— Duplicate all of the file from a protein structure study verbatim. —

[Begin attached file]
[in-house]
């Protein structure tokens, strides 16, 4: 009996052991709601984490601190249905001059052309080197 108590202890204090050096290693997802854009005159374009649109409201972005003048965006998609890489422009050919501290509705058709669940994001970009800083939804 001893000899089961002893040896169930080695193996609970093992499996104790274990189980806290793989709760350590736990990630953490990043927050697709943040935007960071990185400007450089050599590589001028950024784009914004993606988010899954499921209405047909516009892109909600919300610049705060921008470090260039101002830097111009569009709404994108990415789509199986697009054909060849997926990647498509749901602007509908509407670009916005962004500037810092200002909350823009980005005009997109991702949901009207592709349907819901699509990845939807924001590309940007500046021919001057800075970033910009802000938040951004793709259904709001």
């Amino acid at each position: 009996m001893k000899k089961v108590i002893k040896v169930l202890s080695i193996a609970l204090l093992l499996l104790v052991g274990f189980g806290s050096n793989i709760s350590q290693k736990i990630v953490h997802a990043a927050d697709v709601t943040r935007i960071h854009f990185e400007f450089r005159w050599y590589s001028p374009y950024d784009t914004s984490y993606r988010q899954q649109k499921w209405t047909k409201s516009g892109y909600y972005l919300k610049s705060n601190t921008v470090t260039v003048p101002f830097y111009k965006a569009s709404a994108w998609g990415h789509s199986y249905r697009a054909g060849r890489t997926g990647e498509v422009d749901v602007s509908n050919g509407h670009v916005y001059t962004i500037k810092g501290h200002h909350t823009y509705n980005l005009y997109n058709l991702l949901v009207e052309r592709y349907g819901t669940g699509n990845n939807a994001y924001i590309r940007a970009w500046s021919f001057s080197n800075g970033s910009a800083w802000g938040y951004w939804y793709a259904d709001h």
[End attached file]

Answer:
[in-house]
């Protein structure tokens, strides 16, 4: 009996052991709601984490601190249905001059052309080197 108590202890204090050096290693997802854009005159374009649109409201972005003048965006998609890489422009050919501290509705058709669940994001970009800083939804 001893000899089961002893040896169930080695193996609970093992499996104790274990189980806290793989709760350590736990990630953490990043927050697709943040935007960071990185400007450089050599590589001028950024784009914004993606988010899954499921209405047909516009892109909600919300610049705060921008470090260039101002830097111009569009709404994108990415789509199986697009054909060849997926990647498509749901602007509908509407670009916005962004500037810092200002909350823009980005005009997109991702949901009207592709349907819901699509990845939807924001590309940007500046021919001057800075970033910009802000938040951004793709259904709001």
């Amino acid at each position: 009996m001893k000899k089961v108590i002893k040896v169930l202890s080695i193996a609970l204090l093992l499996l104790v052991g274990f189980g806290s050096n793989i709760s350590q290693k736990i990630v953490h997802a990043a927050d697709v709601t943040r935007i960071h854009f990185e400007f450089r005159w050599y590589s001028p374009y950024d784009t914004s984490y993606r988010q899954q649109k499921w209405t047909k409201s516009g892109y909600y972005l919300k610049s705060n601190t921008v470090t260039v003048p101002f830097y111009k965006a569009s709404a994108w998609g990415h789509s199986y249905r697009a054909g060849r890489t997926g990647e498509v422009d749901v602007s509908n050919g509407h670009v916005y001059t962004i500037k810092g501290h200002h909350t823009y509705n980005l005009y997109n058709l991702l949901v009207e052309r592709y349907g819901t669940g699509n990845n939807a994001y924001i590309r940007a970009w500046s021919f001057s080197n800075g970033s910009a800083w802000g938040y951004w939804y793709a259904d709001h």